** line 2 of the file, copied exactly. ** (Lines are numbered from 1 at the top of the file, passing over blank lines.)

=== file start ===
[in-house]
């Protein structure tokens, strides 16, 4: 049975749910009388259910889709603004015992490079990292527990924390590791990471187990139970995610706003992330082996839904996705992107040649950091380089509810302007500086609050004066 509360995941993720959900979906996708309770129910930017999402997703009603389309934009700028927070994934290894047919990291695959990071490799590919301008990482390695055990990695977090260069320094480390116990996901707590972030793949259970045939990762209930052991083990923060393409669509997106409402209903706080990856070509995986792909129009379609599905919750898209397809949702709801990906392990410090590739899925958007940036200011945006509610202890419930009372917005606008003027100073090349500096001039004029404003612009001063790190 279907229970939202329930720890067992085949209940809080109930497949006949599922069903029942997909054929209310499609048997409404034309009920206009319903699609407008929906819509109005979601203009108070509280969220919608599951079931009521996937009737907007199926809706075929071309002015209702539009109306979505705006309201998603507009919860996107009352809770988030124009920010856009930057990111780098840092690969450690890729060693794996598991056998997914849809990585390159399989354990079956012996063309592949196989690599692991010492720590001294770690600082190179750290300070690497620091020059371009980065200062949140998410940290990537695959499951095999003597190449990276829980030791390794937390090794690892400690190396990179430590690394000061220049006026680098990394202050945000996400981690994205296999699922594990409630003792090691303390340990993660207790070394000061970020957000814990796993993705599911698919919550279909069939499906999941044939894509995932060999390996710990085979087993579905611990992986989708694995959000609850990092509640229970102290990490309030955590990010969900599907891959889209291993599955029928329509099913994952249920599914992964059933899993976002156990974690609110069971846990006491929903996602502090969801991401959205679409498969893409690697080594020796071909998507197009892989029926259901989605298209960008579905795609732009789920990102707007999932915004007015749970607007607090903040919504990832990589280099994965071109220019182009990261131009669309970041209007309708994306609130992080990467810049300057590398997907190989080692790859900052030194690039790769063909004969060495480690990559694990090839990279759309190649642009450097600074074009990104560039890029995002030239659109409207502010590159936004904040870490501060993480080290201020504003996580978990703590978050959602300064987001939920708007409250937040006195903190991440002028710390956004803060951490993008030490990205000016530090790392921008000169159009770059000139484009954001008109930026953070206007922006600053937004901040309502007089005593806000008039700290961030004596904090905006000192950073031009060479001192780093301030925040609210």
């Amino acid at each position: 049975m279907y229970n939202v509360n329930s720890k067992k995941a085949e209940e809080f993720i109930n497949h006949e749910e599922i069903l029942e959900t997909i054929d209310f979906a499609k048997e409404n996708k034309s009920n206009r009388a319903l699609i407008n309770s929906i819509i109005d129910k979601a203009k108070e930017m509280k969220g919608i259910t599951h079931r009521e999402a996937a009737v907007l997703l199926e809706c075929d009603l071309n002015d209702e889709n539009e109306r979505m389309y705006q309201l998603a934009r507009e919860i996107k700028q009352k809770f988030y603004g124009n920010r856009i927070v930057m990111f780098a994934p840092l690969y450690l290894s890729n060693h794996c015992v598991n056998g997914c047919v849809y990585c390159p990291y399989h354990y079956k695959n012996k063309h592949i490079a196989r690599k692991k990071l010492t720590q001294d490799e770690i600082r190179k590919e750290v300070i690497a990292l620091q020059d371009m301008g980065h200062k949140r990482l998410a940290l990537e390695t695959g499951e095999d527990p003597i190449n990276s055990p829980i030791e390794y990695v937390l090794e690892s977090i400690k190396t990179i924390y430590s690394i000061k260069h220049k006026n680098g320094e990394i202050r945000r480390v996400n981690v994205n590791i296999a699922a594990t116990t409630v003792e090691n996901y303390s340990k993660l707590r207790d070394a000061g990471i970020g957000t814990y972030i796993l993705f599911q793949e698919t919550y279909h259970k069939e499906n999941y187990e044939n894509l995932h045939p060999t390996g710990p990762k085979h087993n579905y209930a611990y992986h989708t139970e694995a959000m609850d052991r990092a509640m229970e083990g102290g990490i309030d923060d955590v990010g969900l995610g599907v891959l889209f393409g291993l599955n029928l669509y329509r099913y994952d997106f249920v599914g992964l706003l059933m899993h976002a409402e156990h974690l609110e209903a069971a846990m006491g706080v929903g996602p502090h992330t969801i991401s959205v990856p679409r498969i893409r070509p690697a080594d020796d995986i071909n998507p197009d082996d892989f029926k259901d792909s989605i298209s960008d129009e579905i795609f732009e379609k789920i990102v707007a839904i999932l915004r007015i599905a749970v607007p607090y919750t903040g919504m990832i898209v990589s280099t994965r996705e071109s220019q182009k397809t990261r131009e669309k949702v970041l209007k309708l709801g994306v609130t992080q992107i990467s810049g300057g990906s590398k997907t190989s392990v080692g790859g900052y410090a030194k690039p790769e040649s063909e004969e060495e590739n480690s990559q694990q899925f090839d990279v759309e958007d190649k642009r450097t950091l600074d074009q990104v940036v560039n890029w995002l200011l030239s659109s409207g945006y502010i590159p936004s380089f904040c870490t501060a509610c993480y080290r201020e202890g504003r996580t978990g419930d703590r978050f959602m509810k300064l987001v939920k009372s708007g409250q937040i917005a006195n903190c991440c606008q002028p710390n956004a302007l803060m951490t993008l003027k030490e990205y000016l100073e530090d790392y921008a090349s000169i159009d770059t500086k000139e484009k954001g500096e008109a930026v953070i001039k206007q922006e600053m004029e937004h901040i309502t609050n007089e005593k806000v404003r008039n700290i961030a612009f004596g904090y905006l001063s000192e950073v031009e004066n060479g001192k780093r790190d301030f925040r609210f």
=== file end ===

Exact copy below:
């Protein structure tokens, strides 16, 4: 049975749910009388259910889709603004015992490079990292527990924390590791990471187990139970995610706003992330082996839904996705992107040649950091380089509810302007500086609050004066 509360995941993720959900979906996708309770129910930017999402997703009603389309934009700028927070994934290894047919990291695959990071490799590919301008990482390695055990990695977090260069320094480390116990996901707590972030793949259970045939990762209930052991083990923060393409669509997106409402209903706080990856070509995986792909129009379609599905919750898209397809949702709801990906392990410090590739899925958007940036200011945006509610202890419930009372917005606008003027100073090349500096001039004029404003612009001063790190 279907229970939202329930720890067992085949209940809080109930497949006949599922069903029942997909054929209310499609048997409404034309009920206009319903699609407008929906819509109005979601203009108070509280969220919608599951079931009521996937009737907007199926809706075929071309002015209702539009109306979505705006309201998603507009919860996107009352809770988030124009920010856009930057990111780098840092690969450690890729060693794996598991056998997914849809990585390159399989354990079956012996063309592949196989690599692991010492720590001294770690600082190179750290300070690497620091020059371009980065200062949140998410940290990537695959499951095999003597190449990276829980030791390794937390090794690892400690190396990179430590690394000061220049006026680098990394202050945000996400981690994205296999699922594990409630003792090691303390340990993660207790070394000061970020957000814990796993993705599911698919919550279909069939499906999941044939894509995932060999390996710990085979087993579905611990992986989708694995959000609850990092509640229970102290990490309030955590990010969900599907891959889209291993599955029928329509099913994952249920599914992964059933899993976002156990974690609110069971846990006491929903996602502090969801991401959205679409498969893409690697080594020796071909998507197009892989029926259901989605298209960008579905795609732009789920990102707007999932915004007015749970607007607090903040919504990832990589280099994965071109220019182009990261131009669309970041209007309708994306609130992080990467810049300057590398997907190989080692790859900052030194690039790769063909004969060495480690990559694990090839990279759309190649642009450097600074074009990104560039890029995002030239659109409207502010590159936004904040870490501060993480080290201020504003996580978990703590978050959602300064987001939920708007409250937040006195903190991440002028710390956004803060951490993008030490990205000016530090790392921008000169159009770059000139484009954001008109930026953070206007922006600053937004901040309502007089005593806000008039700290961030004596904090905006000192950073031009060479001192780093301030925040609210």